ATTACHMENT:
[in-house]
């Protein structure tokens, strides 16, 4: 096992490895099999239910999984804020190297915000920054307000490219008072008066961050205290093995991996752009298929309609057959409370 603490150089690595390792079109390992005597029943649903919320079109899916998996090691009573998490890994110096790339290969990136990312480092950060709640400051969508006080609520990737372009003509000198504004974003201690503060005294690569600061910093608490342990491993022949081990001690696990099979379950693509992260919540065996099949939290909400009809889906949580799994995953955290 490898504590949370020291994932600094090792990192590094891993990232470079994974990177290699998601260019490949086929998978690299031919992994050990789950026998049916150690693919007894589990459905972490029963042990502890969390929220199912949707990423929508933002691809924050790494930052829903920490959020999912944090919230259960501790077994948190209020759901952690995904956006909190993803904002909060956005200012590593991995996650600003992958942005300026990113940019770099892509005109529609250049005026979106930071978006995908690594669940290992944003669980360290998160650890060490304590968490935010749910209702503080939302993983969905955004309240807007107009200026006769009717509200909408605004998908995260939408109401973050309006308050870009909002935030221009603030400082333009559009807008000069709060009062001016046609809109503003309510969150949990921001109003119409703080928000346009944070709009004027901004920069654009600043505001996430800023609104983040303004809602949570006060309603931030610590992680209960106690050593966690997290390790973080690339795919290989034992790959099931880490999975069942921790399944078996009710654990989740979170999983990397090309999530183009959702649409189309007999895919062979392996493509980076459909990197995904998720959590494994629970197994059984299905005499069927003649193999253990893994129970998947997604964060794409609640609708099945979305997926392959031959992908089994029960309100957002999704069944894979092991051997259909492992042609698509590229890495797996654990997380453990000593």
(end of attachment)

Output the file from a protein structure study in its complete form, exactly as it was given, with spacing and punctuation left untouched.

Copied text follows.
[in-house]
């Protein structure tokens, strides 16, 4: 096992490895099999239910999984804020190297915000920054307000490219008072008066961050205290093995991996752009298929309609057959409370 603490150089690595390792079109390992005597029943649903919320079109899916998996090691009573998490890994110096790339290969990136990312480092950060709640400051969508006080609520990737372009003509000198504004974003201690503060005294690569600061910093608490342990491993022949081990001690696990099979379950693509992260919540065996099949939290909400009809889906949580799994995953955290 490898504590949370020291994932600094090792990192590094891993990232470079994974990177290699998601260019490949086929998978690299031919992994050990789950026998049916150690693919007894589990459905972490029963042990502890969390929220199912949707990423929508933002691809924050790494930052829903920490959020999912944090919230259960501790077994948190209020759901952690995904956006909190993803904002909060956005200012590593991995996650600003992958942005300026990113940019770099892509005109529609250049005026979106930071978006995908690594669940290992944003669980360290998160650890060490304590968490935010749910209702503080939302993983969905955004309240807007107009200026006769009717509200909408605004998908995260939408109401973050309006308050870009909002935030221009603030400082333009559009807008000069709060009062001016046609809109503003309510969150949990921001109003119409703080928000346009944070709009004027901004920069654009600043505001996430800023609104983040303004809602949570006060309603931030610590992680209960106690050593966690997290390790973080690339795919290989034992790959099931880490999975069942921790399944078996009710654990989740979170999983990397090309999530183009959702649409189309007999895919062979392996493509980076459909990197995904998720959590494994629970197994059984299905005499069927003649193999253990893994129970998947997604964060794409609640609708099945979305997926392959031959992908089994029960309100957002999704069944894979092991051997259909492992042609698509590229890495797996654990997380453990000593």